LONDON (Reuters) - Lebanon’s banks are ready to talk with the country’s foreign creditors as the government seeks to restructure its debt, a source familiar with the matter said on Saturday.
Houlihan Lokey has been appointed financial adviser by the Association of Banks in Lebanon to help with the process, the source said.
Lebanon announced on Saturday that it cannot meet its debt payments and halted a March 9 bond payment of $1.2 billion, setting the heavily indebted state on course for a sovereign default as it grapples with a financial crisis.
Lebanon’s banks are among the largest holders of its $31 billion in bonds and will be key to any overhaul of the debt.
Prime Minister Hassan Diab said on Saturday that Lebanon would try to restructure its debt through negotiations with bondholders.
“Our group will be constructive and supportive of a consensual restructuring and looking out for the interests of our depositors,” the source said, adding that there was an expectation that foreign creditors would also be seeking a consensual approach rather than to pursue litigation.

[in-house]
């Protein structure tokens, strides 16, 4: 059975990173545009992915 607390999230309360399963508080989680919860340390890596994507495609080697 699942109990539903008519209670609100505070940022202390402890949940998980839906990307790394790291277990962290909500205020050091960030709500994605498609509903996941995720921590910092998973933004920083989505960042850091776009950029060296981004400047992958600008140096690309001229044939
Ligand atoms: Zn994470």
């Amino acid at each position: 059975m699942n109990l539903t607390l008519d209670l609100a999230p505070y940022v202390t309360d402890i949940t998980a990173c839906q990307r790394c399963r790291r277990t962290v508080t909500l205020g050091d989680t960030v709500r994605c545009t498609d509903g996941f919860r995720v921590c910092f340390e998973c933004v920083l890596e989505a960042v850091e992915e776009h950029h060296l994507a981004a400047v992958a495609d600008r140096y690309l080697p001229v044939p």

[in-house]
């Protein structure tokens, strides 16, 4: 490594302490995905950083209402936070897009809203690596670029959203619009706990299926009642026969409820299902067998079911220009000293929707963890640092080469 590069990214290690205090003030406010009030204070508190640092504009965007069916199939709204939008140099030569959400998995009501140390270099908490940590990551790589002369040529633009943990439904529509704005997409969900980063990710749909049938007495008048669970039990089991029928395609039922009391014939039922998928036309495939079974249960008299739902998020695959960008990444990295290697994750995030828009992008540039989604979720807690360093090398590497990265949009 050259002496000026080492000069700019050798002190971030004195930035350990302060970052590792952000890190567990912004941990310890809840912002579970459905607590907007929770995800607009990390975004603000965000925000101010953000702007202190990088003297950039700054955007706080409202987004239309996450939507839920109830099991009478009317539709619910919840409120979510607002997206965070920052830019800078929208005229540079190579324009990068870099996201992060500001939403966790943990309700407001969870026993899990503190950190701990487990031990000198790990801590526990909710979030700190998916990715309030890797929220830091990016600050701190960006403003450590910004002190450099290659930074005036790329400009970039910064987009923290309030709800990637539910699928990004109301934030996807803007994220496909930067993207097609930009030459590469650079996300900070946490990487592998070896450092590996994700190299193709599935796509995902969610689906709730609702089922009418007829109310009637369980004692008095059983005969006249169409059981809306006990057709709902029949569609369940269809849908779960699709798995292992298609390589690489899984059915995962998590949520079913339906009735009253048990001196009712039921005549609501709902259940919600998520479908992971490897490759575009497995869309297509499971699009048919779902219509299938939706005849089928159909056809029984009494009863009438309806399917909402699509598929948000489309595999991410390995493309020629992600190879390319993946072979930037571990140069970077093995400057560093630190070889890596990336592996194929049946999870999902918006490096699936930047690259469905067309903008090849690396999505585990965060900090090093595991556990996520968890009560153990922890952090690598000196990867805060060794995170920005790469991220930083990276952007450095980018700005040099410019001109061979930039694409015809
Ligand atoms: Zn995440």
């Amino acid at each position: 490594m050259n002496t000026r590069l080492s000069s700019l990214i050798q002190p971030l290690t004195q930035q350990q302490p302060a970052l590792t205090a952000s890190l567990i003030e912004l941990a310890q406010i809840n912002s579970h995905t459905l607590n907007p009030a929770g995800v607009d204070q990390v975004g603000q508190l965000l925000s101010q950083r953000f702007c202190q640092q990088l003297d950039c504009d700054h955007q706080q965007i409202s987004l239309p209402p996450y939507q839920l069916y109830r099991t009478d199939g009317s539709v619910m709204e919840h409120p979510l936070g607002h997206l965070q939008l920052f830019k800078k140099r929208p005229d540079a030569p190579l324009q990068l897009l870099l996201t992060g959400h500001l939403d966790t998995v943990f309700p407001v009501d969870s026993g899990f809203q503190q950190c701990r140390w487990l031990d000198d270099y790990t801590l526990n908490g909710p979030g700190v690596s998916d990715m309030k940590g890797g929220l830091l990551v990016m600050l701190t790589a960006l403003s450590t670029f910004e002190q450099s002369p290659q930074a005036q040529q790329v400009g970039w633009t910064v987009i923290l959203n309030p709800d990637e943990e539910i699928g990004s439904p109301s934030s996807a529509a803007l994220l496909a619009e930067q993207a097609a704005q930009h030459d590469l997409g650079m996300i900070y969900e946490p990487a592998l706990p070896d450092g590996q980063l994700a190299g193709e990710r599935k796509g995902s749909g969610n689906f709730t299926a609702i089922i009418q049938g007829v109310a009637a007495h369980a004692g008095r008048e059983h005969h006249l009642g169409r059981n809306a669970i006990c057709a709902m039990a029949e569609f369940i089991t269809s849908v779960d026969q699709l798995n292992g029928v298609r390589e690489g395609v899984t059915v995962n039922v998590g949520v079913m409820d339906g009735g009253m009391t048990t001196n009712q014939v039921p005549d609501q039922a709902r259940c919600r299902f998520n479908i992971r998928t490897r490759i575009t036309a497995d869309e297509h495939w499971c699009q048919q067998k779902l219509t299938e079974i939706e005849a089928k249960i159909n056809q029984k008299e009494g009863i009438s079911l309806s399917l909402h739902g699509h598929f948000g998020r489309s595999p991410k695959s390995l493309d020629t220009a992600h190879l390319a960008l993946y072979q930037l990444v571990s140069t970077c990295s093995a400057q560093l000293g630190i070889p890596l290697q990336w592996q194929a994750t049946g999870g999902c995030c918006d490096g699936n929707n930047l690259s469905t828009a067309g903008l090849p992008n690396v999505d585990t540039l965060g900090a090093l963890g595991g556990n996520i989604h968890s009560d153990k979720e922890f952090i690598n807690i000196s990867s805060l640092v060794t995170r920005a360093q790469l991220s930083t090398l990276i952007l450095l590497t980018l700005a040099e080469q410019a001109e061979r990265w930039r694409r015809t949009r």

There was no timetable yet for any restructuring and the discussions with foreign creditors are likely to start slowly, the source added.
A set of Lebanon’s bond holders, including international distressed debt firms, are to step up efforts to form a creditor group in the coming days, one of the members of the group told Reuters on Saturday.
Reporting by Tom Arnold; Editing by Kevin Liffey
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